The Future Will Never Be The Same
Fast forward to the year 2033 and imagine for a moment receiving your copy of The Virtual Wall Street Journal. It is early February and the government is about to release the latest figures on the state of the US economy.
Based on the action of the futures market, the Virtual Dow Jones Industrial Average is set to open at 20752. Veteran UBS market pundit Art Cashin poetically noted how the Dow has not changed in value since February 2017. At this point candles are lit in celebration of Art’s 108th birthday. Unfortunately, the legendary voice at CNBC is the last living floor trader on the New York Stock Exchange, so no one was present for the festivities.
When asked to explain how it was possible that the value of the Dow Industrial Average could be unchanged for such a lengthy period, Art thought for a minute, scratched what was left of his comb over and remembered that after February 2018 there weren’t any industrial companies left in America. Stock exchange officials had decided to continue posting the meaningless average as a patriotic tribute. Said Art, all the action is now in the Dow Jones 30 Stock Technology Average.
At 10:00AM EST, the Labor Department is set to unveil the first edition of its new measure of employment. The new index has been in the development stage since 2024 when Congress, after another failed attempt to abolish assault weapons, outlawed unemployment instead.
Under the old employment measurement system, an individual was required to be seeking full time work in order to be counted as unemployed. The old system was never more than an idiot’s guess at what was going on in the real world in the first place. However, in 2018 the last living US job seeker gave up looking for work, which meant the labor force had effectively fallen to zero. After that any notion of an unemployment rate seemed dumber than ever.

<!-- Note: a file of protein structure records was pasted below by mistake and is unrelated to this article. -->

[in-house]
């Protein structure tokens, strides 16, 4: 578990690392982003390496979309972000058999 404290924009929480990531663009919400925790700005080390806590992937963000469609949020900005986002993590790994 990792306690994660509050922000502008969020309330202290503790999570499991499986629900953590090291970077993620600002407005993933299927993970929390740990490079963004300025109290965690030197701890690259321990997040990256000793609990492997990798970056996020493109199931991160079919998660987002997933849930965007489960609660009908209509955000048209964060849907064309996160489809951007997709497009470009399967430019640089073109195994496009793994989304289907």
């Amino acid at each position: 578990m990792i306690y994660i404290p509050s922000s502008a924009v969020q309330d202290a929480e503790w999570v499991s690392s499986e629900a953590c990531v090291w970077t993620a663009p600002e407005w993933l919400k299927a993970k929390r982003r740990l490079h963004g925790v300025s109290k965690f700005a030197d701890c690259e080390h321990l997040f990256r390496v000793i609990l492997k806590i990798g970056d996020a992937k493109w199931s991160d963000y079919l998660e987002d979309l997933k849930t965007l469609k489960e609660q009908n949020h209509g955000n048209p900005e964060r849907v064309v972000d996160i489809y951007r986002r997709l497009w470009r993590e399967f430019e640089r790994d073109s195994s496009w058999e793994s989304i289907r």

The Labor Department’s new measure was dubbed the Holistic Accounting of Happiness or HAH for short. It measures the percent of the population employed directly in government jobs (GAHAH) or receiving full HAH government compensation (FUHAH).
For those of you that don’t see where this is going, look at it this way. The higher the HAH, the better off we are. Of course GAHAH’s get paid for doing nothing while FUHAH’s just hang out at Starbucks. The actual cost of HAH is buried somewhere deep in the Defense Budget.
Everyone I know will want to be a FUHAH. Trouble is who is going to pay for the FUHAH’s not the mention the GAHAH’s?
There Is A Solution- A Modest Proposal: 2017
One thing appears totally clear, man cannot exist solely on playing golf for an entire lifetime nor can he afford the green fees. The government cannot afford the green fees either. Right now the federal government cannot even afford the current 10 million unemployed, the 47 million on food stamps, not to mention the 60+ million retiring baby boomers.
So what is the long-term solution? TAX ROBOTS: what else could be more logical. By 2033 robots using Artificial Intelligence will control all the world’s money anyway. If we start to think of robots and other machines of labor as if they were human, we can begin the process in a calm and logical fashion.
In Europe and other parts of the world there is a VAT, or Value Added Tax. We could call ours a JET for Jobs Eliminated Tax. Start by assigning Tax ID numbers then establish tax rates based on rates of output, hell, we could even create a Medicare system to repair older robots that breakdown. There is no limit to the possibilities; we just need to get our creative juices flowing. We must begin now. Let’s not treat this with the same denial we treated the thinning of the ozone layer over Antarctica.
If we do this right, not only can we have all the time in the world for golf but also we can eliminate green fees forever.
Reality Check-An Admission
If all of this sounds a bit goofy, believe me it’s not. It is even less absurd today then it was nearly 4 years ago when I originally made this modest proposal in 2013. Why am I restating the premise again in 2017? The future arrived sooner than expected. Over my morning coffee, I opened the CNBC app to find a lead story featuring Mark Cuban, Elon Musk and Bill Gates. The topic was the future impact of technology on the labor force. After acknowledging how technology is looming problem for labor, what was their solution? An income tax on robots, what else? What a brilliant idea.
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